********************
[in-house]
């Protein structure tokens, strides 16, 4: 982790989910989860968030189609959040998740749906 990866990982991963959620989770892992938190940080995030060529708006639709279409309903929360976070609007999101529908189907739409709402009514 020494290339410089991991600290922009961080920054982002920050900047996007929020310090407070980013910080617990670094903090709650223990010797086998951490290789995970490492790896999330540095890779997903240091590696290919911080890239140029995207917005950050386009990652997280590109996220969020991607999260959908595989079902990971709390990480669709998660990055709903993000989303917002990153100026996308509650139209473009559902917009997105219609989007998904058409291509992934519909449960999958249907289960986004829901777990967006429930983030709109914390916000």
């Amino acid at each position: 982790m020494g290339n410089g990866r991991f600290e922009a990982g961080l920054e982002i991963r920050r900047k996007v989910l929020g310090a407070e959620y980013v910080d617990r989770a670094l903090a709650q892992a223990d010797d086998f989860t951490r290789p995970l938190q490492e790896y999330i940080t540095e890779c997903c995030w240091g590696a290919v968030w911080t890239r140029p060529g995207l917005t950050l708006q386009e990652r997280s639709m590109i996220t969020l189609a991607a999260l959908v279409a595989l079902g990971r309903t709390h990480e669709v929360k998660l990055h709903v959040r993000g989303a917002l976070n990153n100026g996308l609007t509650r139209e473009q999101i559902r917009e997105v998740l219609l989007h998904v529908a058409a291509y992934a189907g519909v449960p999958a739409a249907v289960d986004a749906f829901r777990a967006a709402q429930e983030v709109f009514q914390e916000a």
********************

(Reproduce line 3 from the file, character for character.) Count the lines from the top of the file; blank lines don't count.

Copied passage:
């Amino acid at each position: 982790m020494g290339n410089g990866r991991f600290e922009a990982g961080l920054e982002i991963r920050r900047k996007v989910l929020g310090a407070e959620y980013v910080d617990r989770a670094l903090a709650q892992a223990d010797d086998f989860t951490r290789p995970l938190q490492e790896y999330i940080t540095e890779c997903c995030w240091g590696a290919v968030w911080t890239r140029p060529g995207l917005t950050l708006q386009e990652r997280s639709m590109i996220t969020l189609a991607a999260l959908v279409a595989l079902g990971r309903t709390h990480e669709v929360k998660l990055h709903v959040r993000g989303a917002l976070n990153n100026g996308l609007t509650r139209e473009q999101i559902r917009e997105v998740l219609l989007h998904v529908a058409a291509y992934a189907g519909v449960p999958a739409a249907v289960d986004a749906f829901r777990a967006a709402q429930e983030v709109f009514q914390e916000a």